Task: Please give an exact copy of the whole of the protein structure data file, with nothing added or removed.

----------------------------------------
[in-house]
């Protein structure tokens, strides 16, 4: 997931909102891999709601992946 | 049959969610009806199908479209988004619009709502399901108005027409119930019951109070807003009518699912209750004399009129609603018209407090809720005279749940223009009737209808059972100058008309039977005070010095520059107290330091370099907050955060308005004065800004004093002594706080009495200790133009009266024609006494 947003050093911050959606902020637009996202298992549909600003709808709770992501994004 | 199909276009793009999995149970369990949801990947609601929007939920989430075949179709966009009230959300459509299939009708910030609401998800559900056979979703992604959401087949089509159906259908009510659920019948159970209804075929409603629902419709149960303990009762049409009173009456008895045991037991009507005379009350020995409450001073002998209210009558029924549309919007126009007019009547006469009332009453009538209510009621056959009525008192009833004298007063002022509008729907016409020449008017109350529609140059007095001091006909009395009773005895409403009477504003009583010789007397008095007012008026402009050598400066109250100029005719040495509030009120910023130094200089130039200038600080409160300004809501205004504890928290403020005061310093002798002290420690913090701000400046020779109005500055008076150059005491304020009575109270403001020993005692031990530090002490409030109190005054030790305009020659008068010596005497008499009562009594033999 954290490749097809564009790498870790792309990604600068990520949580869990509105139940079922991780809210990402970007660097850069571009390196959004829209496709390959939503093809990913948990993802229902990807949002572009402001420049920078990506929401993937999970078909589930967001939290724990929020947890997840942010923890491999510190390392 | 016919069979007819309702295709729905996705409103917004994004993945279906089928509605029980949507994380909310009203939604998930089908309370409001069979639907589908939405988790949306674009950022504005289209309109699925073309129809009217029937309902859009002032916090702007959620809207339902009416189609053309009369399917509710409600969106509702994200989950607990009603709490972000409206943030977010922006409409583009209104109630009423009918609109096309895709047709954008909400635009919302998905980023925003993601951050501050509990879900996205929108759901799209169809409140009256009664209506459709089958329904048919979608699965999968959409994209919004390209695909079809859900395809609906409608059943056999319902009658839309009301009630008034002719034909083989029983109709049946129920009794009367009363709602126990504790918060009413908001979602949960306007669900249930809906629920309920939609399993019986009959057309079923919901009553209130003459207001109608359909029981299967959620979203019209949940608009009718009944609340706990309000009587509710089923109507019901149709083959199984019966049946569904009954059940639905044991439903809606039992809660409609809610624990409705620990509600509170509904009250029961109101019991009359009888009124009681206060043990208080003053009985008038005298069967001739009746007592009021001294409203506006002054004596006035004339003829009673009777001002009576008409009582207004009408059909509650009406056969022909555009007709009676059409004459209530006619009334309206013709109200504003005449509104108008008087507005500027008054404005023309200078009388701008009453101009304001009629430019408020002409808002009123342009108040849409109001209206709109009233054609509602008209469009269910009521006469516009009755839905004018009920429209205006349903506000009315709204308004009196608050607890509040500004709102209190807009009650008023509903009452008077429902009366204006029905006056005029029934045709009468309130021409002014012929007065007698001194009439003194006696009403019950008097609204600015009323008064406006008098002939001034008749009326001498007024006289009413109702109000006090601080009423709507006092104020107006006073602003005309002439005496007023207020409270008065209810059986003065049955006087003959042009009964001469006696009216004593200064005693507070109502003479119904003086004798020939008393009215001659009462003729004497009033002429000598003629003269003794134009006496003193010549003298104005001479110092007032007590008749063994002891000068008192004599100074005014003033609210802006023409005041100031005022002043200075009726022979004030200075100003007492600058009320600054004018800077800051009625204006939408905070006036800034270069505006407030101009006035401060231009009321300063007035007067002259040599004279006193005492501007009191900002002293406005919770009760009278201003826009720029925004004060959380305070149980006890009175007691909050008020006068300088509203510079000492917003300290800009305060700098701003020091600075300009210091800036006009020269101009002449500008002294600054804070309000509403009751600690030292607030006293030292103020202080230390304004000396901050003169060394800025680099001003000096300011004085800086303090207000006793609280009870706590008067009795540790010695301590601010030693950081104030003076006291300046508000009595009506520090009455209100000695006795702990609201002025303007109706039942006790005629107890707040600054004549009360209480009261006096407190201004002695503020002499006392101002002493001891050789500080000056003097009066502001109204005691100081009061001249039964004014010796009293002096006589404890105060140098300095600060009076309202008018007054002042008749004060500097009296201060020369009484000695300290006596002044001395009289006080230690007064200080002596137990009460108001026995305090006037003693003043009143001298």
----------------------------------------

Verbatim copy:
[in-house]
């Protein structure tokens, strides 16, 4: 997931909102891999709601992946 | 049959969610009806199908479209988004619009709502399901108005027409119930019951109070807003009518699912209750004399009129609603018209407090809720005279749940223009009737209808059972100058008309039977005070010095520059107290330091370099907050955060308005004065800004004093002594706080009495200790133009009266024609006494 947003050093911050959606902020637009996202298992549909600003709808709770992501994004 | 199909276009793009999995149970369990949801990947609601929007939920989430075949179709966009009230959300459509299939009708910030609401998800559900056979979703992604959401087949089509159906259908009510659920019948159970209804075929409603629902419709149960303990009762049409009173009456008895045991037991009507005379009350020995409450001073002998209210009558029924549309919007126009007019009547006469009332009453009538209510009621056959009525008192009833004298007063002022509008729907016409020449008017109350529609140059007095001091006909009395009773005895409403009477504003009583010789007397008095007012008026402009050598400066109250100029005719040495509030009120910023130094200089130039200038600080409160300004809501205004504890928290403020005061310093002798002290420690913090701000400046020779109005500055008076150059005491304020009575109270403001020993005692031990530090002490409030109190005054030790305009020659008068010596005497008499009562009594033999 954290490749097809564009790498870790792309990604600068990520949580869990509105139940079922991780809210990402970007660097850069571009390196959004829209496709390959939503093809990913948990993802229902990807949002572009402001420049920078990506929401993937999970078909589930967001939290724990929020947890997840942010923890491999510190390392 | 016919069979007819309702295709729905996705409103917004994004993945279906089928509605029980949507994380909310009203939604998930089908309370409001069979639907589908939405988790949306674009950022504005289209309109699925073309129809009217029937309902859009002032916090702007959620809207339902009416189609053309009369399917509710409600969106509702994200989950607990009603709490972000409206943030977010922006409409583009209104109630009423009918609109096309895709047709954008909400635009919302998905980023925003993601951050501050509990879900996205929108759901799209169809409140009256009664209506459709089958329904048919979608699965999968959409994209919004390209695909079809859900395809609906409608059943056999319902009658839309009301009630008034002719034909083989029983109709049946129920009794009367009363709602126990504790918060009413908001979602949960306007669900249930809906629920309920939609399993019986009959057309079923919901009553209130003459207001109608359909029981299967959620979203019209949940608009009718009944609340706990309000009587509710089923109507019901149709083959199984019966049946569904009954059940639905044991439903809606039992809660409609809610624990409705620990509600509170509904009250029961109101019991009359009888009124009681206060043990208080003053009985008038005298069967001739009746007592009021001294409203506006002054004596006035004339003829009673009777001002009576008409009582207004009408059909509650009406056969022909555009007709009676059409004459209530006619009334309206013709109200504003005449509104108008008087507005500027008054404005023309200078009388701008009453101009304001009629430019408020002409808002009123342009108040849409109001209206709109009233054609509602008209469009269910009521006469516009009755839905004018009920429209205006349903506000009315709204308004009196608050607890509040500004709102209190807009009650008023509903009452008077429902009366204006029905006056005029029934045709009468309130021409002014012929007065007698001194009439003194006696009403019950008097609204600015009323008064406006008098002939001034008749009326001498007024006289009413109702109000006090601080009423709507006092104020107006006073602003005309002439005496007023207020409270008065209810059986003065049955006087003959042009009964001469006696009216004593200064005693507070109502003479119904003086004798020939008393009215001659009462003729004497009033002429000598003629003269003794134009006496003193010549003298104005001479110092007032007590008749063994002891000068008192004599100074005014003033609210802006023409005041100031005022002043200075009726022979004030200075100003007492600058009320600054004018800077800051009625204006939408905070006036800034270069505006407030101009006035401060231009009321300063007035007067002259040599004279006193005492501007009191900002002293406005919770009760009278201003826009720029925004004060959380305070149980006890009175007691909050008020006068300088509203510079000492917003300290800009305060700098701003020091600075300009210091800036006009020269101009002449500008002294600054804070309000509403009751600690030292607030006293030292103020202080230390304004000396901050003169060394800025680099001003000096300011004085800086303090207000006793609280009870706590008067009795540790010695301590601010030693950081104030003076006291300046508000009595009506520090009455209100000695006795702990609201002025303007109706039942006790005629107890707040600054004549009360209480009261006096407190201004002695503020002499006392101002002493001891050789500080000056003097009066502001109204005691100081009061001249039964004014010796009293002096006589404890105060140098300095600060009076309202008018007054002042008749004060500097009296201060020369009484000695300290006596002044001395009289006080230690007064200080002596137990009460108001026995305090006037003693003043009143001298």